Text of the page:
From JK Rowling to Jodie Comer, celebrities are being “cancelled” right, left and centre. It doesn’t take much. It could be a Twitter opinion, or their partner’s political affiliation. Who will be next? Last week, more than 150 thought leaders penned a letter decrying how individuals have been boycotted in this way. What does the Torah say about cancel culture?
The obvious starting point is cherem – excommunication. In our tradition, if you refuse to toe the line, you get cancelled from the community. For example, a recalcitrant husband who refuses to give a get to his divorced wife may be excommunicated by the Beth Din.
Practically speaking, he would not receive a call-up in synagogue, and it would be forbidden to daven in a minyan with him, among other penalties. So it seems we do believe in cancel culture.
Nevertheless, Rabbi Elazar teaches (Pirkei Avot 2): “Know how to answer a heretic”, which implies a duty to discuss fundamental disagreements, even with characters you might deem unsavoury – because it’s impossible to respond to a person without listening to what they have to say.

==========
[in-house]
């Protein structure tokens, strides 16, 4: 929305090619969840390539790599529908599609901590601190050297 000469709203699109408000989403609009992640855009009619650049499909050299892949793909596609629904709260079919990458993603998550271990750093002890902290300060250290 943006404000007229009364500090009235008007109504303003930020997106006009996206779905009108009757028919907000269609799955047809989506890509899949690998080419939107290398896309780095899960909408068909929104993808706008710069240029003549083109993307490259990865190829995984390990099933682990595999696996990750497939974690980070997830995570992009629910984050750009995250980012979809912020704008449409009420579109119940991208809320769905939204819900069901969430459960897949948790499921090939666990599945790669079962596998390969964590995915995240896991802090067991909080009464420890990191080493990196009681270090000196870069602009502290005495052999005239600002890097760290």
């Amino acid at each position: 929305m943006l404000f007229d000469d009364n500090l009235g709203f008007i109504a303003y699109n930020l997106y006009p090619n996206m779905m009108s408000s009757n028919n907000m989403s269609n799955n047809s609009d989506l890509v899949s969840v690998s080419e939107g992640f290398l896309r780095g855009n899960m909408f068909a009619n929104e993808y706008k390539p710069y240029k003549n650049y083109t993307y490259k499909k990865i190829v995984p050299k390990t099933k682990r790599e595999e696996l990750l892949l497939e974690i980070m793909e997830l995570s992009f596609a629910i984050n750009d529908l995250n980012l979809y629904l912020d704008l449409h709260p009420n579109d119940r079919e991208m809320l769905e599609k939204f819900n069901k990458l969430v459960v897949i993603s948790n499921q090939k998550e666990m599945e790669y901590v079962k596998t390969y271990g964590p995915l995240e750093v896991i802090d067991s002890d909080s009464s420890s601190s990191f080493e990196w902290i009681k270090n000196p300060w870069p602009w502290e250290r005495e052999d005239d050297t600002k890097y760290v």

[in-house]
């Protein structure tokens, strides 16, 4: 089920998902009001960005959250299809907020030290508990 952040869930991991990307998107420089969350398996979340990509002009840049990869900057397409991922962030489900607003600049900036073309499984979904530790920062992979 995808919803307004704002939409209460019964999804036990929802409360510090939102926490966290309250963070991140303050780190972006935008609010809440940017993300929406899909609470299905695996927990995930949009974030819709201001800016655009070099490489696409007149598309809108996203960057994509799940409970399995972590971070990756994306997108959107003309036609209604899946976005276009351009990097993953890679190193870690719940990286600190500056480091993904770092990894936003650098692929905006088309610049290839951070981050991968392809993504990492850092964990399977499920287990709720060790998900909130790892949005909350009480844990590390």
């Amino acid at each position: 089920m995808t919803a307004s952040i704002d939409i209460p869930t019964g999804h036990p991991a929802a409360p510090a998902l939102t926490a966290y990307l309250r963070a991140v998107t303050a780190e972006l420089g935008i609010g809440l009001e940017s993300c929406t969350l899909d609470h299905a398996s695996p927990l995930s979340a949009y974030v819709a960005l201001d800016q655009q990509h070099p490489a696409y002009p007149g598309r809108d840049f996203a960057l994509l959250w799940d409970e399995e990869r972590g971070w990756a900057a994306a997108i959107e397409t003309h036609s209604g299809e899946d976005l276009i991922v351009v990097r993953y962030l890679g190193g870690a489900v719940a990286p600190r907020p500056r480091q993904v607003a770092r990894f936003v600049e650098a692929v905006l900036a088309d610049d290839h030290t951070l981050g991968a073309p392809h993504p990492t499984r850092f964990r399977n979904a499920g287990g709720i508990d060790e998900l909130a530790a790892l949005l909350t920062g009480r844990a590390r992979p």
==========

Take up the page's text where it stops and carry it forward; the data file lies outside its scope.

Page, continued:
We don’t cancel people because they entertain different opinions. Judaism thrives on healthy debate. We are not vexed by the recalcitrant husband’s opinions.
We excommunicate him because he’s made his ex-wife’s life a misery by his tangible misconduct. The purpose of the excommunication is to motivate him to mend his ways. Once he’s done so, we welcome him back. Judaism doesn’t believe in eternal cancellation.
It’s easy to cancel people from your life because they have different ideas or they’ve said something that annoyed you. The mensch will pick up the phone to the person with whom they’ve disagreed.
We’ve all said things out of line and we all have different viewpoints. The Talmud teaches (Shabbat 127b) that God judges us in the same manner we judge others.
Let’s all strive to be a little more forgiving and seek to understand one another’s opinions.
- Rabbi Daniel Friedman serves Hampstead Garden Suburb Synagogue